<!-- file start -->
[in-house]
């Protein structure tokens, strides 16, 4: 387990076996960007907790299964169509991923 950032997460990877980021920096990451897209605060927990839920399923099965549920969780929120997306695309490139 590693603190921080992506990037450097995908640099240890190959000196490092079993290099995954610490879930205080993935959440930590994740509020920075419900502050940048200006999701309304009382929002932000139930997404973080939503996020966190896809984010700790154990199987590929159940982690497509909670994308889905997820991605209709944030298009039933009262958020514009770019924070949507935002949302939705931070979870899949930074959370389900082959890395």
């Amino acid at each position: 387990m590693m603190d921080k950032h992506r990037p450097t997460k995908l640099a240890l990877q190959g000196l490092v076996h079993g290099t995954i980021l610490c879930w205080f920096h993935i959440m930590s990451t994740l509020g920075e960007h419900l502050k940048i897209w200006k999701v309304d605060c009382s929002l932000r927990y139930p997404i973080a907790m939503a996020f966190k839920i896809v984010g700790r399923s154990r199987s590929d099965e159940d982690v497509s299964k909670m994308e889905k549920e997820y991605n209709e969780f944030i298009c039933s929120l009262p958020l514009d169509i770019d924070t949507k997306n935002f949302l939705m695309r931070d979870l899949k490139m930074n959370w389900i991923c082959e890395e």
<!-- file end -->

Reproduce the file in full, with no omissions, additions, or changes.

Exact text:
[in-house]
């Protein structure tokens, strides 16, 4: 387990076996960007907790299964169509991923 950032997460990877980021920096990451897209605060927990839920399923099965549920969780929120997306695309490139 590693603190921080992506990037450097995908640099240890190959000196490092079993290099995954610490879930205080993935959440930590994740509020920075419900502050940048200006999701309304009382929002932000139930997404973080939503996020966190896809984010700790154990199987590929159940982690497509909670994308889905997820991605209709944030298009039933009262958020514009770019924070949507935002949302939705931070979870899949930074959370389900082959890395």
């Amino acid at each position: 387990m590693m603190d921080k950032h992506r990037p450097t997460k995908l640099a240890l990877q190959g000196l490092v076996h079993g290099t995954i980021l610490c879930w205080f920096h993935i959440m930590s990451t994740l509020g920075e960007h419900l502050k940048i897209w200006k999701v309304d605060c009382s929002l932000r927990y139930p997404i973080a907790m939503a996020f966190k839920i896809v984010g700790r399923s154990r199987s590929d099965e159940d982690v497509s299964k909670m994308e889905k549920e997820y991605n209709e969780f944030i298009c039933s929120l009262p958020l514009d169509i770019d924070t949507k997306n935002f949302l939705m695309r931070d979870l899949k490139m930074n959370w389900i991923c082959e890395e």